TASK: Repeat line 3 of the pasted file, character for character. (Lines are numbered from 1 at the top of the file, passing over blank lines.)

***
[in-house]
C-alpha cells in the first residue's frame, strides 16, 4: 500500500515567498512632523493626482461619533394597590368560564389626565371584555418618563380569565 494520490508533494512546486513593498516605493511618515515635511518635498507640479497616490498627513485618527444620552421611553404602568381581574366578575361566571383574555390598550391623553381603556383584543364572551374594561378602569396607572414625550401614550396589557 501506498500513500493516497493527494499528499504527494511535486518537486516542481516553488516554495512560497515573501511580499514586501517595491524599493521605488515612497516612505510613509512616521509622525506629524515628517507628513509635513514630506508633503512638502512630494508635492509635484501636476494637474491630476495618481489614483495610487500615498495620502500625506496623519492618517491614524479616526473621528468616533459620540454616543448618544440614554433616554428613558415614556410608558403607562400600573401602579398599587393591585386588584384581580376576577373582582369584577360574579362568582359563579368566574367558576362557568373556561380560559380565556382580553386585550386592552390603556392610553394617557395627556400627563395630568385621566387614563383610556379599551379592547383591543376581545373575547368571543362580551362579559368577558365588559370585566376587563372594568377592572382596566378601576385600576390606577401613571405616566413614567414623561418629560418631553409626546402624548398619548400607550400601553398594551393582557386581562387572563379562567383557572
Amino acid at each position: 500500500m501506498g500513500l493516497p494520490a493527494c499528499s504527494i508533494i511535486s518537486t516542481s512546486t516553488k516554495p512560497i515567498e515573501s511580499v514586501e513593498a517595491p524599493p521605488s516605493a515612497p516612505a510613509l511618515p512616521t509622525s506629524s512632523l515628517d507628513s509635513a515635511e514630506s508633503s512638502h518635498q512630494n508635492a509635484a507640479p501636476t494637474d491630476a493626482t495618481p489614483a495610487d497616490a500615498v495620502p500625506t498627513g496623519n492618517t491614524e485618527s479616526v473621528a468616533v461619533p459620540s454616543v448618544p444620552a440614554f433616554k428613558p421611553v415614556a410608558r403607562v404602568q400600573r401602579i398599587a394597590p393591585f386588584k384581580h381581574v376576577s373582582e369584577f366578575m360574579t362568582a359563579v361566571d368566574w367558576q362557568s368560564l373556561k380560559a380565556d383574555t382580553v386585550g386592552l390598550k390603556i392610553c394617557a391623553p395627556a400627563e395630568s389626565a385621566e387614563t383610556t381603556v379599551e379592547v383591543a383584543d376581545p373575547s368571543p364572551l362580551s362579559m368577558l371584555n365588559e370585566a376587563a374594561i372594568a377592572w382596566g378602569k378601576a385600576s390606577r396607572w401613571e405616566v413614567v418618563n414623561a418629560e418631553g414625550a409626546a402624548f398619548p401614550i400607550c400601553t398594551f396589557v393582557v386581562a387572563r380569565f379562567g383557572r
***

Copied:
Amino acid at each position: 500500500m501506498g500513500l493516497p494520490a493527494c499528499s504527494i508533494i511535486s518537486t516542481s512546486t516553488k516554495p512560497i515567498e515573501s511580499v514586501e513593498a517595491p524599493p521605488s516605493a515612497p516612505a510613509l511618515p512616521t509622525s506629524s512632523l515628517d507628513s509635513a515635511e514630506s508633503s512638502h518635498q512630494n508635492a509635484a507640479p501636476t494637474d491630476a493626482t495618481p489614483a495610487d497616490a500615498v495620502p500625506t498627513g496623519n492618517t491614524e485618527s479616526v473621528a468616533v461619533p459620540s454616543v448618544p444620552a440614554f433616554k428613558p421611553v415614556a410608558r403607562v404602568q400600573r401602579i398599587a394597590p393591585f386588584k384581580h381581574v376576577s373582582e369584577f366578575m360574579t362568582a359563579v361566571d368566574w367558576q362557568s368560564l373556561k380560559a380565556d383574555t382580553v386585550g386592552l390598550k390603556i392610553c394617557a391623553p395627556a400627563e395630568s389626565a385621566e387614563t383610556t381603556v379599551e379592547v383591543a383584543d376581545p373575547s368571543p364572551l362580551s362579559m368577558l371584555n365588559e370585566a376587563a374594561i372594568a377592572w382596566g378602569k378601576a385600576s390606577r396607572w401613571e405616566v413614567v418618563n414623561a418629560e418631553g414625550a409626546a402624548f398619548p401614550i400607550c400601553t398594551f396589557v393582557v386581562a387572563r380569565f379562567g383557572r